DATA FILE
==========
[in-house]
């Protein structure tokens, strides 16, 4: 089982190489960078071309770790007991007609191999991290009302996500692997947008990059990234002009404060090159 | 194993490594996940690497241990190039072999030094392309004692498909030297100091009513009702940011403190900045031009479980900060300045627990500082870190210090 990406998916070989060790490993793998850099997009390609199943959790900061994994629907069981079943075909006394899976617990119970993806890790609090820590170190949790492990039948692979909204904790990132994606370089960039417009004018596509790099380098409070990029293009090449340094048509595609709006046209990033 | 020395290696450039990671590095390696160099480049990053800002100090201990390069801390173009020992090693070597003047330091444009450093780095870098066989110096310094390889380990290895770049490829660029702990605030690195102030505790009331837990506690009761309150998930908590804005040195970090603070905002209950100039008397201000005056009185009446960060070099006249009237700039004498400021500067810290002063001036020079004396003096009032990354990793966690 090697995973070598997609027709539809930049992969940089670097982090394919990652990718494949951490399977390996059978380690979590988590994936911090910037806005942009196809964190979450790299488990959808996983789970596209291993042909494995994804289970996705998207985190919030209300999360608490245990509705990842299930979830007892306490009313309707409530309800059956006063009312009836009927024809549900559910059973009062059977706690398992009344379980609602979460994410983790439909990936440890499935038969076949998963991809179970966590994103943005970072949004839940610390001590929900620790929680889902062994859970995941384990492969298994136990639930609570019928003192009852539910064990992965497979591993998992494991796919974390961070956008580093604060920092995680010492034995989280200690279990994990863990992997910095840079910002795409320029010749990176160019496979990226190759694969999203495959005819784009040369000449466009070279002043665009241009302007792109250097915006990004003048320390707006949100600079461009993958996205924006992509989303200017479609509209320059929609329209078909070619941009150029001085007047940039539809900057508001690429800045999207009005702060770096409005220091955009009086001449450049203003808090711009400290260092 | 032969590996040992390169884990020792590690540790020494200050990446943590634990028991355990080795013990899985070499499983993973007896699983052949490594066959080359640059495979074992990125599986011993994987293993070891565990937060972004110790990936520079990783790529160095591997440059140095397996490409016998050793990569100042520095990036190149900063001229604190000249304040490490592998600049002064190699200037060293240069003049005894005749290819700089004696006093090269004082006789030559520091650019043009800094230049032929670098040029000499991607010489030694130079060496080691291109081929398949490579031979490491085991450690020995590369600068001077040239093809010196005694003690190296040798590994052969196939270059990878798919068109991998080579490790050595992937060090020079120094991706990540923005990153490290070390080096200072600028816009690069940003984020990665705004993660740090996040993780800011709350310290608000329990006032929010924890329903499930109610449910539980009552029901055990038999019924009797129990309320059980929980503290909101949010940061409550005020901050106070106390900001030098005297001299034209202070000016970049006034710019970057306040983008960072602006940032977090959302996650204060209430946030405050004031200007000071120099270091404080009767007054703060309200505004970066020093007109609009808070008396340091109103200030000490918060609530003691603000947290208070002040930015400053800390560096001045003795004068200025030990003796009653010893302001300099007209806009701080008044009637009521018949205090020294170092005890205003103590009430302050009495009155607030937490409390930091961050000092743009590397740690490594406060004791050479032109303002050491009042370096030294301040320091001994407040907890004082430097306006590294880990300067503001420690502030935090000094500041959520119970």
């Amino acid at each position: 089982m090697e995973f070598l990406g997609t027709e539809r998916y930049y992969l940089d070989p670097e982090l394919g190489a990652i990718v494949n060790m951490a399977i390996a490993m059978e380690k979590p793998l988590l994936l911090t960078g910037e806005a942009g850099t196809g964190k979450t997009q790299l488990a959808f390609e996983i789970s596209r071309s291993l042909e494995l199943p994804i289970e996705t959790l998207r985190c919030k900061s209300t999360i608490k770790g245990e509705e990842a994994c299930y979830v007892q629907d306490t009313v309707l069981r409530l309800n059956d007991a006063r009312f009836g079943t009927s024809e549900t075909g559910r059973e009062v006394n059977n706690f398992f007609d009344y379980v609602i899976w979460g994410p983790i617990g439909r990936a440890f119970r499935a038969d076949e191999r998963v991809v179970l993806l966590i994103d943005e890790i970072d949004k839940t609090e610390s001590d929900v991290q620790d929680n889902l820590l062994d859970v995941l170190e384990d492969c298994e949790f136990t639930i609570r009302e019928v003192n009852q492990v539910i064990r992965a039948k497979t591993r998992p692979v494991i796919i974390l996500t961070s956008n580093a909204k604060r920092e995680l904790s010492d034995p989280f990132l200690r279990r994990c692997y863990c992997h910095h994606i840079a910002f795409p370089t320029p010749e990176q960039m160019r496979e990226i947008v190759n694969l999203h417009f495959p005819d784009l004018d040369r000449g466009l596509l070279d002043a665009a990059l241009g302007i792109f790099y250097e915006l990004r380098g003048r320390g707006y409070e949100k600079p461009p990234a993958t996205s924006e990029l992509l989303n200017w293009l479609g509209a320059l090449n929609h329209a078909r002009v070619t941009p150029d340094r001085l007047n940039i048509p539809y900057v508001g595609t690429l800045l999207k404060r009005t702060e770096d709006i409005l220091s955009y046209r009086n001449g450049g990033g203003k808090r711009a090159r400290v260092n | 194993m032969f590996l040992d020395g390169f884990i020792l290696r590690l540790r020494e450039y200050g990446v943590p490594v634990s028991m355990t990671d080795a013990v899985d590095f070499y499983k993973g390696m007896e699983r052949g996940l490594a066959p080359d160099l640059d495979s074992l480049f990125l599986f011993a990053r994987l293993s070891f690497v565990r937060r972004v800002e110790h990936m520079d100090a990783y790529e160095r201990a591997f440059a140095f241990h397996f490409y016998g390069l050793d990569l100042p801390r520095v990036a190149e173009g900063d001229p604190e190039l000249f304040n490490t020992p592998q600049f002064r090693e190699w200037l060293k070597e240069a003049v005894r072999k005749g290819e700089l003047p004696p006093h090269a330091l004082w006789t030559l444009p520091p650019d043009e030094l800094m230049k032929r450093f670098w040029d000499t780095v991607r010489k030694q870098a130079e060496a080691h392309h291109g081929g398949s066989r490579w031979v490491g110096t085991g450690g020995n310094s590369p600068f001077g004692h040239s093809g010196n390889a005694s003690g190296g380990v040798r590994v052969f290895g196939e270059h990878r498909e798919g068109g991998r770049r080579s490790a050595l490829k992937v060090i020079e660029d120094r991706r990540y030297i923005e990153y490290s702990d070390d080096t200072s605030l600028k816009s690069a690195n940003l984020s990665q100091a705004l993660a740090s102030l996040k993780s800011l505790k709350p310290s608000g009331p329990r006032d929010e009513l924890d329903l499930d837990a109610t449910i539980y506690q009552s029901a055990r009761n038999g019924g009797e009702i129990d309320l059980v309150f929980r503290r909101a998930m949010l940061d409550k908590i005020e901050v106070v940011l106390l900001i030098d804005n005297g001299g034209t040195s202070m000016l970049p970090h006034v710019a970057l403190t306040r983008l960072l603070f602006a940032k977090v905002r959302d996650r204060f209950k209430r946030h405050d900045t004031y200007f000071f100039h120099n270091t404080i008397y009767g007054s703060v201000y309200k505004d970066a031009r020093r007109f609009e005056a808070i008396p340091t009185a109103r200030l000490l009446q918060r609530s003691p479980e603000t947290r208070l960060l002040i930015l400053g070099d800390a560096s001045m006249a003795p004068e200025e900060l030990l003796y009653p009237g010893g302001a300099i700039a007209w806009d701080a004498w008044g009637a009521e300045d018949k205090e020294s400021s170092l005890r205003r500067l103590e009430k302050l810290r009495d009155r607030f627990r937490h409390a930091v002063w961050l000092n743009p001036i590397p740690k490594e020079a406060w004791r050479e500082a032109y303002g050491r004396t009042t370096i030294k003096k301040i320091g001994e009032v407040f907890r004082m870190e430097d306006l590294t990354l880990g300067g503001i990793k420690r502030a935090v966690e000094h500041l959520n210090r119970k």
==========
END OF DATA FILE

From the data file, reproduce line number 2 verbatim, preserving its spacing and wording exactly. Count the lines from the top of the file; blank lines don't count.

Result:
């Protein structure tokens, strides 16, 4: 089982190489960078071309770790007991007609191999991290009302996500692997947008990059990234002009404060090159 | 194993490594996940690497241990190039072999030094392309004692498909030297100091009513009702940011403190900045031009479980900060300045627990500082870190210090 990406998916070989060790490993793998850099997009390609199943959790900061994994629907069981079943075909006394899976617990119970993806890790609090820590170190949790492990039948692979909204904790990132994606370089960039417009004018596509790099380098409070990029293009090449340094048509595609709006046209990033 | 020395290696450039990671590095390696160099480049990053800002100090201990390069801390173009020992090693070597003047330091444009450093780095870098066989110096310094390889380990290895770049490829660029702990605030690195102030505790009331837990506690009761309150998930908590804005040195970090603070905002209950100039008397201000005056009185009446960060070099006249009237700039004498400021500067810290002063001036020079004396003096009032990354990793966690 090697995973070598997609027709539809930049992969940089670097982090394919990652990718494949951490399977390996059978380690979590988590994936911090910037806005942009196809964190979450790299488990959808996983789970596209291993042909494995994804289970996705998207985190919030209300999360608490245990509705990842299930979830007892306490009313309707409530309800059956006063009312009836009927024809549900559910059973009062059977706690398992009344379980609602979460994410983790439909990936440890499935038969076949998963991809179970966590994103943005970072949004839940610390001590929900620790929680889902062994859970995941384990492969298994136990639930609570019928003192009852539910064990992965497979591993998992494991796919974390961070956008580093604060920092995680010492034995989280200690279990994990863990992997910095840079910002795409320029010749990176160019496979990226190759694969999203495959005819784009040369000449466009070279002043665009241009302007792109250097915006990004003048320390707006949100600079461009993958996205924006992509989303200017479609509209320059929609329209078909070619941009150029001085007047940039539809900057508001690429800045999207009005702060770096409005220091955009009086001449450049203003808090711009400290260092 | 032969590996040992390169884990020792590690540790020494200050990446943590634990028991355990080795013990899985070499499983993973007896699983052949490594066959080359640059495979074992990125599986011993994987293993070891565990937060972004110790990936520079990783790529160095591997440059140095397996490409016998050793990569100042520095990036190149900063001229604190000249304040490490592998600049002064190699200037060293240069003049005894005749290819700089004696006093090269004082006789030559520091650019043009800094230049032929670098040029000499991607010489030694130079060496080691291109081929398949490579031979490491085991450690020995590369600068001077040239093809010196005694003690190296040798590994052969196939270059990878798919068109991998080579490790050595992937060090020079120094991706990540923005990153490290070390080096200072600028816009690069940003984020990665705004993660740090996040993780800011709350310290608000329990006032929010924890329903499930109610449910539980009552029901055990038999019924009797129990309320059980929980503290909101949010940061409550005020901050106070106390900001030098005297001299034209202070000016970049006034710019970057306040983008960072602006940032977090959302996650204060209430946030405050004031200007000071120099270091404080009767007054703060309200505004970066020093007109609009808070008396340091109103200030000490918060609530003691603000947290208070002040930015400053800390560096001045003795004068200025030990003796009653010893302001300099007209806009701080008044009637009521018949205090020294170092005890205003103590009430302050009495009155607030937490409390930091961050000092743009590397740690490594406060004791050479032109303002050491009042370096030294301040320091001994407040907890004082430097306006590294880990300067503001420690502030935090000094500041959520119970």